If you own a car and you don’t know anything about how it was made and how it works, you will be vulnerable to all kinds of myths about how cars fail. One of the strongest and most damaging myths is about the car’s engine oil.
Arm Yourself with the Right Knowledge
Knowing at least the basic things about cars will enable you to tell the truth about these engine oil myths. You will understand why you need an Express oil change and when. If you do not possess even a cursory knowledge of this substance, you are liable to spend more than you should in vehicle oil changes.
Purpose of the Engine Oil
Your car’s engine needs engine oil so that it can operate without any problem. The engine of course is the primary equipment that moves your car. This engine needs engine oil to lubricate its many moving parts. And these parts are moving at unbelievable speeds per second.
If there is no oil lubricating these parts, it will only take a few seconds before these metal parts will seize up and fuse among themselves. This is the reason why you need to use engine oil.
The engine oil also prevents the accumulation of soot and sludge inside the engine so that it can deliver its rated power at any given time.
Engine Oil Myths You Need to Understand
Myth No. 1 – Using synthetic oil will cause oil leaks
When synthetic oil was introduced in the 1970s, it didn’t quite perform as promised. They were not friendly to the car engine’s gaskets and seals. The synthetic oil caused them to shrink. Natural petroleum did not have this adverse effect. This results in messy oil leaks which often appear when the car is parked on the lot.
But that was long ago. Today’s synthetic oils are considerably better than the original since many technological advances and development were incorporated in them. In fact synthetic oils are more expensive than petroleum-based oils because they are virtually customized for the types of engines of today’s modern cars.
Myth No. 2 – If you want to improve your engine’s performance, use oil additives
This concept is true, but the thing is: additives have already been incorporated in the oil before you bought it. All brands of engine oil in the market have oil additives to enhance their viscosity – the temperature range of temperatures by which the oil can properly flow through the car engine.
This also provides the oil a detergent property which enables it to clean the engine of sludge. In addition, the oil also has chemicals that can protect the engine’s metal parts, and rust retardants that prevent these parts from corroding.
Myth No. 3 – Oil change must be done every 3,000 miles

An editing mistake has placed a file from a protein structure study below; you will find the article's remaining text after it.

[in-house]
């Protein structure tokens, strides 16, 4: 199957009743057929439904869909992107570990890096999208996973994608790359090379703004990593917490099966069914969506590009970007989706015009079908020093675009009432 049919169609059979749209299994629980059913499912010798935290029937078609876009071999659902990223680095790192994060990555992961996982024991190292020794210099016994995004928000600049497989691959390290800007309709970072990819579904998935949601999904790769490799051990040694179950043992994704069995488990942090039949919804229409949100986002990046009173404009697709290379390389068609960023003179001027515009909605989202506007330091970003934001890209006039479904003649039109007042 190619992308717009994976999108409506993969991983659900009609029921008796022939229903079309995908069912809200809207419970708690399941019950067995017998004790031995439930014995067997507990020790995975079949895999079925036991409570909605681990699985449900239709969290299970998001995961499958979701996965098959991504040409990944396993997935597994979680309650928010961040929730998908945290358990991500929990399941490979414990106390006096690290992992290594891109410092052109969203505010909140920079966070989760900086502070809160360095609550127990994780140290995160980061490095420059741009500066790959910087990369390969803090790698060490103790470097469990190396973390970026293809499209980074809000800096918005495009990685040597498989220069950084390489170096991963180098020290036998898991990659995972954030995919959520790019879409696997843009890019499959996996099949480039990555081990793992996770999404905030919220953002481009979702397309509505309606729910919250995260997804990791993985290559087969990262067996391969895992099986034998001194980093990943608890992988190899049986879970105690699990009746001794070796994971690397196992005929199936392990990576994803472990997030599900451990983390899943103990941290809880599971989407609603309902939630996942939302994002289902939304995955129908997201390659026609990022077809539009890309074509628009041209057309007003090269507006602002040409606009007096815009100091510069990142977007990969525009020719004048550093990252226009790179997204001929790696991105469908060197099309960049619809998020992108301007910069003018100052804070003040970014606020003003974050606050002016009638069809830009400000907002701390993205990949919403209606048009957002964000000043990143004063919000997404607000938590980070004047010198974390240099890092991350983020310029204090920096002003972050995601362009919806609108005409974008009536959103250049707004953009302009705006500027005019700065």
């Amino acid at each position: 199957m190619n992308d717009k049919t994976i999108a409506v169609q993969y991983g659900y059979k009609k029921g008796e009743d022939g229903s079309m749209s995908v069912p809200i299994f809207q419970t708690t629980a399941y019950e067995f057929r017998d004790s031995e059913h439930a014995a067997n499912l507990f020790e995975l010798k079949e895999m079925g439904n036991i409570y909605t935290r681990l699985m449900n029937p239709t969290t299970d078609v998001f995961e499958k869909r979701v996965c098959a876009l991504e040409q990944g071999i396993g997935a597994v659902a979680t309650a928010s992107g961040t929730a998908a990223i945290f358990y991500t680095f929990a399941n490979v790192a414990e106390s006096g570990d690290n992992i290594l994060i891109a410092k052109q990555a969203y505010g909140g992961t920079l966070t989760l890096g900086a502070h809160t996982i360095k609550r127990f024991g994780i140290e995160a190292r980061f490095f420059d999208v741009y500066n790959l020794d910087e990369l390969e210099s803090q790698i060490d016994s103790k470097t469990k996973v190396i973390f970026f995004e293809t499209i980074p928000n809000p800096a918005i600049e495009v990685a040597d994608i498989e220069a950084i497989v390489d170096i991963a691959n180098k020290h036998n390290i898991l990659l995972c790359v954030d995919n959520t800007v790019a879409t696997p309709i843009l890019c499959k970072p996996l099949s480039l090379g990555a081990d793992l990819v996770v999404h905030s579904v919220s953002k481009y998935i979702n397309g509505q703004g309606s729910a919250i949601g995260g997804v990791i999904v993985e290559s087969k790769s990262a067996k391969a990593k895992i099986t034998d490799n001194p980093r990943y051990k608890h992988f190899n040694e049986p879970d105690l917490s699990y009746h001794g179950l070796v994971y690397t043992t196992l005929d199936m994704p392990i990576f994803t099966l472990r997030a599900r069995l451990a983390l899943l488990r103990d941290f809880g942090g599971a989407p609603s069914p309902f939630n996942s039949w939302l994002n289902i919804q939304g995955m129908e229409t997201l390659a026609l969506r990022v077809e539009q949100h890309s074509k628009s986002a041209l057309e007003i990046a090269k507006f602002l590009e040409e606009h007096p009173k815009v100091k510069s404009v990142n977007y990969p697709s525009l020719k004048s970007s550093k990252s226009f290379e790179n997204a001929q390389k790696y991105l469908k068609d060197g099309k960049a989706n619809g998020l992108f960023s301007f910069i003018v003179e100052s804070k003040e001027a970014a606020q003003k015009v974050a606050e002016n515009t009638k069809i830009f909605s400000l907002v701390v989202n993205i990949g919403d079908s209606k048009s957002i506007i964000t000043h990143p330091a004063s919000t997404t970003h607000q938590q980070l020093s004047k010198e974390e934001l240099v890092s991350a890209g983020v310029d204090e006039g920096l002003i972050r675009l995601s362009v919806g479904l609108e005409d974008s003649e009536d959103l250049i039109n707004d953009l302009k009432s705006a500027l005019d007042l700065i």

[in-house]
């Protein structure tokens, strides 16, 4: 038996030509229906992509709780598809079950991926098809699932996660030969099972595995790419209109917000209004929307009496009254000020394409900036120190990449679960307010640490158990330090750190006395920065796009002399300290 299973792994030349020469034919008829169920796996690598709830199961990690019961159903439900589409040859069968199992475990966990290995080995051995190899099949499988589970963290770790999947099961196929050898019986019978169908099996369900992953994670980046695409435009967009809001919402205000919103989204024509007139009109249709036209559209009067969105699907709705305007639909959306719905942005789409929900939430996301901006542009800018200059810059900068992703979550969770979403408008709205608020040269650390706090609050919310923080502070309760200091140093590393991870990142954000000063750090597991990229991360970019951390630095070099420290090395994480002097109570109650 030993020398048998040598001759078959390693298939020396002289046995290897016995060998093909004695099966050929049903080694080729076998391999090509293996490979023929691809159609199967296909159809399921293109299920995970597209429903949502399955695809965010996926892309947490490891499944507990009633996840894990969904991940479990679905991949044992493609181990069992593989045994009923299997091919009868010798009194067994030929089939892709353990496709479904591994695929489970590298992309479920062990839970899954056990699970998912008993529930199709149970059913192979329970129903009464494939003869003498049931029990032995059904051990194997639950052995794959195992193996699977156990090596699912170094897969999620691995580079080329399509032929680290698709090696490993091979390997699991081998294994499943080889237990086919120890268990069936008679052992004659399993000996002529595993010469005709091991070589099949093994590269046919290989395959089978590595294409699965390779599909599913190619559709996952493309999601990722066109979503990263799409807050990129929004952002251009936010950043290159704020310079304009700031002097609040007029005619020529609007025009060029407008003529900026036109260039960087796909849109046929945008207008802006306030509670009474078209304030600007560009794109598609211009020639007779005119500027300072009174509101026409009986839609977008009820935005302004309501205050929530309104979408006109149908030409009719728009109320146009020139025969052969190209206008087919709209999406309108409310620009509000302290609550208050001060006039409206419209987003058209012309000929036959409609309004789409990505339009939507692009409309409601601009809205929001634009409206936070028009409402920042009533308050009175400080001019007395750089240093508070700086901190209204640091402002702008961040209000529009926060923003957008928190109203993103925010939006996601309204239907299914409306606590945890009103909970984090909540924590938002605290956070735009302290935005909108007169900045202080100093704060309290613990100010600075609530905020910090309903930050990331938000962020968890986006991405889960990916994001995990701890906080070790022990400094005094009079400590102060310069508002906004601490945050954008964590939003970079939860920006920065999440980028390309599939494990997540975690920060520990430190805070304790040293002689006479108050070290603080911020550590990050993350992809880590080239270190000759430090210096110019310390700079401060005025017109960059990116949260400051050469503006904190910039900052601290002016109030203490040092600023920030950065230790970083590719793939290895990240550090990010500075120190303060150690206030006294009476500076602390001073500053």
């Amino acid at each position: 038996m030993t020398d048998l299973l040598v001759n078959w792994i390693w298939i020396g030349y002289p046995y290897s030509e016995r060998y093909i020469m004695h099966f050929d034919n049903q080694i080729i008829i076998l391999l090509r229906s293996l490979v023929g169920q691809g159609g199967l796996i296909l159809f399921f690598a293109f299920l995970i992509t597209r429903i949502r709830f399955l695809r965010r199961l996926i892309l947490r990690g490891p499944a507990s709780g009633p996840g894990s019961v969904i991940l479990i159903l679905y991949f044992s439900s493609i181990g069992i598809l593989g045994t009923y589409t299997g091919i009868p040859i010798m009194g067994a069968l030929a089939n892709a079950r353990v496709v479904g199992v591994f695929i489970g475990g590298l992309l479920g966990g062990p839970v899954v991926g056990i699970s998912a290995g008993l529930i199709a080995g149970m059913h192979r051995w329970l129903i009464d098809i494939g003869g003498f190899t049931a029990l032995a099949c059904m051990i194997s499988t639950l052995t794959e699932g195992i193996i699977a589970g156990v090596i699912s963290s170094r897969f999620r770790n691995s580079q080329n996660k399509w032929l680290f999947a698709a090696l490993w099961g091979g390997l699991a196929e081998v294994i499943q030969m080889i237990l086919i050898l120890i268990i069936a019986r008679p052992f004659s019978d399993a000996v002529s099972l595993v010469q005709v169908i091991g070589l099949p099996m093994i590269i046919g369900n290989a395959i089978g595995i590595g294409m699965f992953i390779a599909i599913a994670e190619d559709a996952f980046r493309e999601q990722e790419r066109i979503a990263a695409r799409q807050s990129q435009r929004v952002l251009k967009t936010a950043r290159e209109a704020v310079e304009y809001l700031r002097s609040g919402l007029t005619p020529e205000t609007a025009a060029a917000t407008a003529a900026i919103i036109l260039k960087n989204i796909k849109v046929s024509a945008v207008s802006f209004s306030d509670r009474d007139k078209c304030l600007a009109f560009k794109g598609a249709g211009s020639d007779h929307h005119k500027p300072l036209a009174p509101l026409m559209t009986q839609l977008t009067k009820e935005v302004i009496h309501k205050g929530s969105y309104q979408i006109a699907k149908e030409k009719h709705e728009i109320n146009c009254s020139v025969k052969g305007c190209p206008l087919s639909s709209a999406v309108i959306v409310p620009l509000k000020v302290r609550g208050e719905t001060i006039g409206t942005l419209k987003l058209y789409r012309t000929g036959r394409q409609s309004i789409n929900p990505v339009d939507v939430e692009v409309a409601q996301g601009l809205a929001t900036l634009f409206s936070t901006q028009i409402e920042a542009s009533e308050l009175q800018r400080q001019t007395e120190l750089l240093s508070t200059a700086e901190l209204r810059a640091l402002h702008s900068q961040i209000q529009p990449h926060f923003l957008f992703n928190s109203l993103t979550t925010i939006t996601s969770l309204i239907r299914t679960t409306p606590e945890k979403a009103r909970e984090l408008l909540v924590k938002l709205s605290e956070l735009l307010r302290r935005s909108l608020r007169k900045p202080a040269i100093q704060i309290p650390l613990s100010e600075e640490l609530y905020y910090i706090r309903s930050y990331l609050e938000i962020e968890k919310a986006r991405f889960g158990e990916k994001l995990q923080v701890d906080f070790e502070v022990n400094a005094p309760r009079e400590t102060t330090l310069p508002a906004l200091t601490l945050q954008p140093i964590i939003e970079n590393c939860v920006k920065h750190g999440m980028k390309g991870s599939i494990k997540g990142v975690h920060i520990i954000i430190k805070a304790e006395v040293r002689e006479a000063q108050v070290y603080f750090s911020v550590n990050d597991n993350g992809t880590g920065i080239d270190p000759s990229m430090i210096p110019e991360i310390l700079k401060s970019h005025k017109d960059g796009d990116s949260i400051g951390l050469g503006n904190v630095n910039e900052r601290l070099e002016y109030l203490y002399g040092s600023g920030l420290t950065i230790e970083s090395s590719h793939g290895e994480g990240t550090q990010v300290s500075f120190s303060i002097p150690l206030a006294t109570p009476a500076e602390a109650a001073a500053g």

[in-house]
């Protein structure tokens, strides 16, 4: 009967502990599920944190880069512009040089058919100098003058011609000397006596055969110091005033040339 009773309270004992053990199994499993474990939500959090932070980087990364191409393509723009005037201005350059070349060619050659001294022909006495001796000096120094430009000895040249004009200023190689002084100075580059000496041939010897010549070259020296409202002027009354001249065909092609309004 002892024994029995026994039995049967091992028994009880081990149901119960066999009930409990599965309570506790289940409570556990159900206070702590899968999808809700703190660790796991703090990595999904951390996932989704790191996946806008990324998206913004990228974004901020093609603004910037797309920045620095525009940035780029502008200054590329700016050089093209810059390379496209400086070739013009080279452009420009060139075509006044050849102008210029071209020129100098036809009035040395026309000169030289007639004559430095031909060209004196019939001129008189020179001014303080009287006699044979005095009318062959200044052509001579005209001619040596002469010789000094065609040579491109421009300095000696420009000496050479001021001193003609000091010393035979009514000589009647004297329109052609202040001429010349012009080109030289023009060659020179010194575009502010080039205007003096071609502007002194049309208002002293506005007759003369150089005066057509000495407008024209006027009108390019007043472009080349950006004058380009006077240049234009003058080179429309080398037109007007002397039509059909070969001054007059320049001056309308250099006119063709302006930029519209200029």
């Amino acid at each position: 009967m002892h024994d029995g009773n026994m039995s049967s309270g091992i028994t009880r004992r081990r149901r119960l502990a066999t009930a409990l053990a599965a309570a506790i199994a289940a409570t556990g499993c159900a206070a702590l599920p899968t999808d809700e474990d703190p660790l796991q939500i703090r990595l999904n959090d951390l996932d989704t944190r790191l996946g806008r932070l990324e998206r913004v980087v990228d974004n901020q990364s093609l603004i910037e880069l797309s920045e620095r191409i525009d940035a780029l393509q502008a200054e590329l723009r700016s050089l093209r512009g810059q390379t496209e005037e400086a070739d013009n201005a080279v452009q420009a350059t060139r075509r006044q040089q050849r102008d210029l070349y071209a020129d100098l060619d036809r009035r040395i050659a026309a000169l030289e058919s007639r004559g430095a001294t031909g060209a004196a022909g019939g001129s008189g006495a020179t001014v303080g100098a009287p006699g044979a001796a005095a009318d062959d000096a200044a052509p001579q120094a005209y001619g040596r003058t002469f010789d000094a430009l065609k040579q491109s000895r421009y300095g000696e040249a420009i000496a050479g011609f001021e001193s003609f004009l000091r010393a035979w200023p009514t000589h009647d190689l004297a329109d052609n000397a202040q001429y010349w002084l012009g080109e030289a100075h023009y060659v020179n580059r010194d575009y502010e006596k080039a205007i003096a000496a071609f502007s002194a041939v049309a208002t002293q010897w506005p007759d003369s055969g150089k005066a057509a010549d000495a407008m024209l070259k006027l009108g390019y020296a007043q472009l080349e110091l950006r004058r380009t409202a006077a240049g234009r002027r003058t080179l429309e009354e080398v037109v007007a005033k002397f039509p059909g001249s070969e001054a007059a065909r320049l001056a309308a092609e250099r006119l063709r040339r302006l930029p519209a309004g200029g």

No matter what your car manual says, you should change the engine oil once the car reaches 3,000 miles. If not, the oil in the engine will form sludge risking the metal parts and reducing the engine’s performance.
That’s not true anymore. Today’s engine oils are designed to provide detergent properties and greater oil viscosities. The present chemical composition of engine oil allows the car to go about 7,500 miles before it needs to be changed.
Consumer Reports has already debunked this myth by stating that unless your car is continuously driven in severe conditions, and always in stop and go traffic, it shouldn’t harm your car engine if you choose to change its oil every 7,500 miles.
Myth No. 4 – The engine oil must be changed if it has already turned black
The original color of the engine oil is amber. Therefore it is only natural to think that it is already getting dirty and will cause sludge formation when it is turning black. That is not correct. In fact, the opposite is true.
If your engine oil has detergent properties (which most modern engine oils have), it is working as it was designed to. That means it is able to disperse the small solid particles inside the car engine effectively preventing them from forming as a collective sludge.
The oil forces these particles to be in suspended motion in order for them not to adhere to each other. This is the primary reason why the engine oil is turning black as it gets older inside the engine.
Myth No. 5 – the ‘W’ indicated in 10W-30 means ‘weight’
Weight is not what ‘W’ meant. The correct meaning is ‘winter’. It is a classification of the temperature capacity or ability of the engine oil to work even during winter.
All kinds of oil change their viscosity under different temperatures. A single oil viscosity rating represents the flow or viscosity of the oil in warm temperatures. Of course, even in winter, you will need to use your car. But starting it cold in the morning will give you some problems if you use engine oil without the ‘W’ rating.